When it comes to raising backyard chickens for eggs, it’s a wise idea to purchase either a laying breed or hybrid breed of chicken. Laying breeds will typically lay between four and six eggs per week while hybrid breeds lay closer to between three and five eggs per week.

Some of the more common laying breeds include the Rhode Island Red, the Sussex, and the white Leghorn. These birds can lay up to 250 eggs per year. However, for those looking for a slightly rarer breed of chicken, the Faverolles is a very unique bird that is an equally-great layer. A Faverolles can lay up to 200 eggs per year.

Where to buy backyard chickens? This will depend on your location, really. A simple Google search with that question will bring up the most localised answers so you can see what’s available in your area. In Australia, you’re looking at $30-35 per standard egg-laying chicken but you can pay much more for other varieties. 

Chicken coop for backyard chickens

Purchase a Coop and Accessories

Before purchasing the birds themselves, it is necessary to understand the space requirements for backyard chickens. In general, chickens require more space than one might assume. Most breeds of chickens require between three- to five square feet of room per bird inside the coop (that’s 0.5 square meters)  and between eight- to ten-square feet each of room in an outdoor run.

It’s also important that the coop has enough space for the necessary accessories. These include nesting boxes for collecting the eggs, perches, a feeder and a waterer.

Although space may not seem like a huge deal when it comes to raising chickens for eggs, crowding in a chicken coop actually takes quite the toll on egg production. Oftentimes when chickens are overcrowded in a coop they will resort to fighting and pecking at one another. This can be stressful for chickens and may result in a decline in their egg production.

Chicken coops can either be purchased or can be built from scratch. Building a coop from scratch is undoubtedly the cheapest option, but takes the most effort and requires a bit of specialized skill. Luckily, for those that are not quite so handy, there are tons of options for purchasing a chicken coop. The most inexpensive option for purchasing a coop is to purchase a second-hand one either from a neighbour, a garage sale or from an online marketplace. Pre-made chicken coops can also be found online for less than $200. 

Here is a YouTube video for how to build a small chicken coop for your backyard.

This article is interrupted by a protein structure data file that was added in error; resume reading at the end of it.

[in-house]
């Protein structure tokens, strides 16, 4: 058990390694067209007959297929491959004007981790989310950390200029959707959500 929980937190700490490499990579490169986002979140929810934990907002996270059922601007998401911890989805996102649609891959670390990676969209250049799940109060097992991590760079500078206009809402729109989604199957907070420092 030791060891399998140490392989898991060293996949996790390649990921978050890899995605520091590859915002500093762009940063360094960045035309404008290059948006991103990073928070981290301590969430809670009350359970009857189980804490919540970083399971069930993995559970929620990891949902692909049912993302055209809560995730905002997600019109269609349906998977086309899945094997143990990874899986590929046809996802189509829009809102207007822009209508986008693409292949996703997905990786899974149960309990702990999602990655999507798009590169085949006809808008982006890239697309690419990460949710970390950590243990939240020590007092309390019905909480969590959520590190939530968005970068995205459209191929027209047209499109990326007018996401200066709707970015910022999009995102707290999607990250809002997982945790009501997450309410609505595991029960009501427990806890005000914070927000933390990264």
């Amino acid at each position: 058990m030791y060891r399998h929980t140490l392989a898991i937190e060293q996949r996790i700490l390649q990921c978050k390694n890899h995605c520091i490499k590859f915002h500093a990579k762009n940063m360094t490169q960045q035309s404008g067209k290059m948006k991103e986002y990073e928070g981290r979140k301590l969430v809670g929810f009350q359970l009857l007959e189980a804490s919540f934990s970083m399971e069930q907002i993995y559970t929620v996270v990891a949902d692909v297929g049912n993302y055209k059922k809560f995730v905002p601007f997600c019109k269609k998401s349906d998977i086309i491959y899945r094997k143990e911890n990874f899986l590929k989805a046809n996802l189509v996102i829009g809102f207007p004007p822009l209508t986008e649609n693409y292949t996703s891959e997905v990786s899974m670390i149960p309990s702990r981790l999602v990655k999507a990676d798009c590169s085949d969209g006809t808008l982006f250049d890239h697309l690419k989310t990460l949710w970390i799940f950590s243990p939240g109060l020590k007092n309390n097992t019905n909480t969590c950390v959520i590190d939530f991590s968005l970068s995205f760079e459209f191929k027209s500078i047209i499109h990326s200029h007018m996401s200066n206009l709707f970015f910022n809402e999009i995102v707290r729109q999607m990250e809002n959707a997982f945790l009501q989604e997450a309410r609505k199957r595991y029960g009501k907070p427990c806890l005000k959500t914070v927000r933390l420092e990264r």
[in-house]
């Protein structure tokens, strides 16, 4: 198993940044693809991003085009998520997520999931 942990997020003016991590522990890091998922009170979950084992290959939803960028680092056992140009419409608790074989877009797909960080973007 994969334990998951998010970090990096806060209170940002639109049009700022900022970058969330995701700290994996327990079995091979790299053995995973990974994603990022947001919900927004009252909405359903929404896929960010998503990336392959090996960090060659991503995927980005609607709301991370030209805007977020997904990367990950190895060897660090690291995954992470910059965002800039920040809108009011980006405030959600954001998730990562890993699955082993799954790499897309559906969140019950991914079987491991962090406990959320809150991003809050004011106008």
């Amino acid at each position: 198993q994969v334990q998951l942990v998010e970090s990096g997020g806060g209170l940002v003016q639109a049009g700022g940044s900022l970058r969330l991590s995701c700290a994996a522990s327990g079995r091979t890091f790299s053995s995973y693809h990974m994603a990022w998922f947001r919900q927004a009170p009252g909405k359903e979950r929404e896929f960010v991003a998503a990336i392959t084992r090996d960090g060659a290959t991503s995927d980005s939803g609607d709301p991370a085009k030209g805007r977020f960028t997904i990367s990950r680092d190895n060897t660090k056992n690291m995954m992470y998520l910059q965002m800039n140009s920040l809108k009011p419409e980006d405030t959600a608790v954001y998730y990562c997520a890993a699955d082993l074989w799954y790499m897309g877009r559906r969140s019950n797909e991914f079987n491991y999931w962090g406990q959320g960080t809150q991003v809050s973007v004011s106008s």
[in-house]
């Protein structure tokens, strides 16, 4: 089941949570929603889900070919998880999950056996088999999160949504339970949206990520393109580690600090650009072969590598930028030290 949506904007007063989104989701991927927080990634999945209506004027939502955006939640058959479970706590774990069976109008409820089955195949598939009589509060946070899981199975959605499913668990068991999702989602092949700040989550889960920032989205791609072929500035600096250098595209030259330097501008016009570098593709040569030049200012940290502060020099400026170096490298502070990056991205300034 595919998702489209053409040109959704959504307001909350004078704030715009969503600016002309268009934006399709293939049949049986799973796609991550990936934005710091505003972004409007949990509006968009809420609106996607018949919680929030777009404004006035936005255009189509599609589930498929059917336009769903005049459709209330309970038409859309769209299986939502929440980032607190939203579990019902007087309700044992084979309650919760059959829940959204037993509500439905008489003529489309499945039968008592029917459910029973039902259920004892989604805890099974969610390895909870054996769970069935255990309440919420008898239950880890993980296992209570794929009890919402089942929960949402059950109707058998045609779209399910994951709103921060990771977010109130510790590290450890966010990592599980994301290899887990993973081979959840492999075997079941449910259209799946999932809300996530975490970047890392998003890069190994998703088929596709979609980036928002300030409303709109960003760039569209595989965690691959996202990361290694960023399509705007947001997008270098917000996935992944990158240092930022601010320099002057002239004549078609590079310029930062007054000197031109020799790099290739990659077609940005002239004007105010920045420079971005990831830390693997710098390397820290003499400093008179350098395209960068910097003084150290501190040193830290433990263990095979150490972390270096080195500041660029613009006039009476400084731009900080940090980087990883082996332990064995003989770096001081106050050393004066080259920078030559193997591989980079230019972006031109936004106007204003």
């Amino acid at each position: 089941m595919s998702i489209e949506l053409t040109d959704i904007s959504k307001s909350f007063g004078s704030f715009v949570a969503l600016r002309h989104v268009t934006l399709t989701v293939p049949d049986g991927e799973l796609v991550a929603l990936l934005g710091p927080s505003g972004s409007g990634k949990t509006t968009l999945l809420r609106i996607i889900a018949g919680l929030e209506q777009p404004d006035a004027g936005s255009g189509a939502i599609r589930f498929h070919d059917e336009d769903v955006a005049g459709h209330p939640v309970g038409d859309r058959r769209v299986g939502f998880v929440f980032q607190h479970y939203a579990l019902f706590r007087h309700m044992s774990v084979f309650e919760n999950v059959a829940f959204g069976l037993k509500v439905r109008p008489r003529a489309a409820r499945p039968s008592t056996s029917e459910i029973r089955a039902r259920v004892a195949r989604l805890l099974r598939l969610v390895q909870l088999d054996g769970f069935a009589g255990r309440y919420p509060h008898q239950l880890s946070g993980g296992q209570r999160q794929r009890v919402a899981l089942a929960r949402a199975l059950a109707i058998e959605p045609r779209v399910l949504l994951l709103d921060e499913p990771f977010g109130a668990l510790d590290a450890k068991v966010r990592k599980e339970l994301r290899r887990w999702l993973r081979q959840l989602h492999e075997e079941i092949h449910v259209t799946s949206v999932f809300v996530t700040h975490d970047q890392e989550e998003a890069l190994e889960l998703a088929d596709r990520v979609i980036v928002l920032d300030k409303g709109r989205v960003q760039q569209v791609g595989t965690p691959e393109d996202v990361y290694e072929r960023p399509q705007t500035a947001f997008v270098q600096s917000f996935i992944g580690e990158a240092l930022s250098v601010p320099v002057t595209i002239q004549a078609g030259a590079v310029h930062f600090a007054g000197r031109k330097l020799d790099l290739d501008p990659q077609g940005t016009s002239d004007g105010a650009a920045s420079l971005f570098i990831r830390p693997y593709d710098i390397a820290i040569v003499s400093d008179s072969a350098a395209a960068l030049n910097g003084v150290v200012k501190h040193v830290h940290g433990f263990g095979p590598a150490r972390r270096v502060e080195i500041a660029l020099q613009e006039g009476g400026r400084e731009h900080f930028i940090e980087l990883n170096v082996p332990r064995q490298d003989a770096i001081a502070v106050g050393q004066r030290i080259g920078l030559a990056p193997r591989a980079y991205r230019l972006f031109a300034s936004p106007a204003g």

Purchase the Right Food

When it comes to raising backyard chickens for eggs, the food given to the birds must be given special consideration because of the impact it has on egg production. Chickens are not picky eaters and tend to enjoy leftovers from the kitchen table. While leftovers are fine to be fed to birds on occasion, chickens need their own specific type of feed in order to lay healthy eggs.

The best type of food to give backyard chickens to increase egg production is a simple layer feed. Layer feed has almost all the necessary vitamins and nutrients chickens need to lay healthy, delicious eggs. However, in addition to simple layer feed, backyard chickens should be fed oyster shell supplements weekly. Oyster shell contains a lot of calcium which is necessary for producing eggs with strong, solid shells.

Chicken feed


The list of reasons to raise and keep backyard chickens is never-ending. Not only are the eggs they lay more nutritious than store-bought eggs, but the chickens themselves provide a sense of companionship and can help lessen anxiety.

And luckily, raising backyard chickens for eggs is not overly difficult. Once the proper research is done ahead of time, the coop and supplies are purchased and the birds are introduced to space, chicken keeping can be a fun and relatively stress-free experience. 

Have you got any experience with keeping backyard chickens? Got any tips for those starting out? Perhaps you’re interested to get started? Let me know in the comments below! 



Raising Backard Chicken For Eggs & Other Benefits

Irena Macri
By Irena Macri

About the author: Hi, I’m Irena Macri. I share delicious recipes that I have cooked and loved. I am a published cookbook author, have been food blogging for over 10 years and have a Diploma in Nutrition. You will find many healthy recipes as well as my favourite comfort food. More about me here | Subscribe to my newsletter and freebies

Comment or Rate This Recipe

Made the recipe? Please leave a rating as it helps other readers to discover this dish. You don’t need to leave a comment if rating a recipe, unless it’s 3 stars or below.

Leave a Reply

Your email address will not be published. Required fields are marked *


  1. Waw..!this is really good tips,especially to me and most poutly farmer,who’s dream to be a successful more in caring different breed ,layer,broiler,hybrid breeding
    To me i am motivated and I feel want to get started through planning,organise

  2. Mating rooster is what we believe to be cause of very slightly bloody yolks.Is there ability to maintain flock interaction and stop egg bloody? Seperate coops work well also. Except his loneliness crowing. TU john

See all comments »

You Might Also Like

Share via
Copy link
Powered by Social Snap